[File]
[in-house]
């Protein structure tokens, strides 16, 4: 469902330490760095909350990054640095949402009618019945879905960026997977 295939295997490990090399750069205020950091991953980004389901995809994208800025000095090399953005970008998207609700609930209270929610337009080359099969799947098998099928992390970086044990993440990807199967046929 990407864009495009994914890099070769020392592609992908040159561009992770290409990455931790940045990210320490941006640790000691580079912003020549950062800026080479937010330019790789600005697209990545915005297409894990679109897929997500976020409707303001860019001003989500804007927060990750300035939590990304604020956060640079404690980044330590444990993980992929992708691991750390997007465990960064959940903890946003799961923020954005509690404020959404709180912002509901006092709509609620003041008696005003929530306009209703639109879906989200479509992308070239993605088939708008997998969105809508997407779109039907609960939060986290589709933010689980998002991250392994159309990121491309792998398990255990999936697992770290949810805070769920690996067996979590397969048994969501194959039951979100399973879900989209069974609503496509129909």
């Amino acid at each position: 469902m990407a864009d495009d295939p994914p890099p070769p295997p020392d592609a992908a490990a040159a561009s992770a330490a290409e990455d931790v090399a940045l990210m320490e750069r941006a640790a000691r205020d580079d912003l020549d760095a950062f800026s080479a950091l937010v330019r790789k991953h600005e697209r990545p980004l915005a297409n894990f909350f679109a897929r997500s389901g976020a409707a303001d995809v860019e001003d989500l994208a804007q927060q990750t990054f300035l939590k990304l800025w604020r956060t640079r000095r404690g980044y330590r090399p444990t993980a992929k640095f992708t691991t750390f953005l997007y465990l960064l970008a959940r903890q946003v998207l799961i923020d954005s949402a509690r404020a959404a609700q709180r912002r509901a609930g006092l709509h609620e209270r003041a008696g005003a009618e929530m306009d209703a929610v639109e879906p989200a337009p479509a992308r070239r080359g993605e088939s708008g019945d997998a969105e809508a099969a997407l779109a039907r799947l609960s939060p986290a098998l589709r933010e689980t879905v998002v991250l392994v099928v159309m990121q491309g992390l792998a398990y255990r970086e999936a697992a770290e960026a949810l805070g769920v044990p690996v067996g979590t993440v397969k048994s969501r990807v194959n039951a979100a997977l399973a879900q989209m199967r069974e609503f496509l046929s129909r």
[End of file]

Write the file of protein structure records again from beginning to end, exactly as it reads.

[in-house]
């Protein structure tokens, strides 16, 4: 469902330490760095909350990054640095949402009618019945879905960026997977 295939295997490990090399750069205020950091991953980004389901995809994208800025000095090399953005970008998207609700609930209270929610337009080359099969799947098998099928992390970086044990993440990807199967046929 990407864009495009994914890099070769020392592609992908040159561009992770290409990455931790940045990210320490941006640790000691580079912003020549950062800026080479937010330019790789600005697209990545915005297409894990679109897929997500976020409707303001860019001003989500804007927060990750300035939590990304604020956060640079404690980044330590444990993980992929992708691991750390997007465990960064959940903890946003799961923020954005509690404020959404709180912002509901006092709509609620003041008696005003929530306009209703639109879906989200479509992308070239993605088939708008997998969105809508997407779109039907609960939060986290589709933010689980998002991250392994159309990121491309792998398990255990999936697992770290949810805070769920690996067996979590397969048994969501194959039951979100399973879900989209069974609503496509129909």
């Amino acid at each position: 469902m990407a864009d495009d295939p994914p890099p070769p295997p020392d592609a992908a490990a040159a561009s992770a330490a290409e990455d931790v090399a940045l990210m320490e750069r941006a640790a000691r205020d580079d912003l020549d760095a950062f800026s080479a950091l937010v330019r790789k991953h600005e697209r990545p980004l915005a297409n894990f909350f679109a897929r997500s389901g976020a409707a303001d995809v860019e001003d989500l994208a804007q927060q990750t990054f300035l939590k990304l800025w604020r956060t640079r000095r404690g980044y330590r090399p444990t993980a992929k640095f992708t691991t750390f953005l997007y465990l960064l970008a959940r903890q946003v998207l799961i923020d954005s949402a509690r404020a959404a609700q709180r912002r509901a609930g006092l709509h609620e209270r003041a008696g005003a009618e929530m306009d209703a929610v639109e879906p989200a337009p479509a992308r070239r080359g993605e088939s708008g019945d997998a969105e809508a099969a997407l779109a039907r799947l609960s939060p986290a098998l589709r933010e689980t879905v998002v991250l392994v099928v159309m990121q491309g992390l792998a398990y255990r970086e999936a697992a770290e960026a949810l805070g769920v044990p690996v067996g979590t993440v397969k048994s969501r990807v194959n039951a979100a997977l399973a879900q989209m199967r069974e609503f496509l046929s129909r």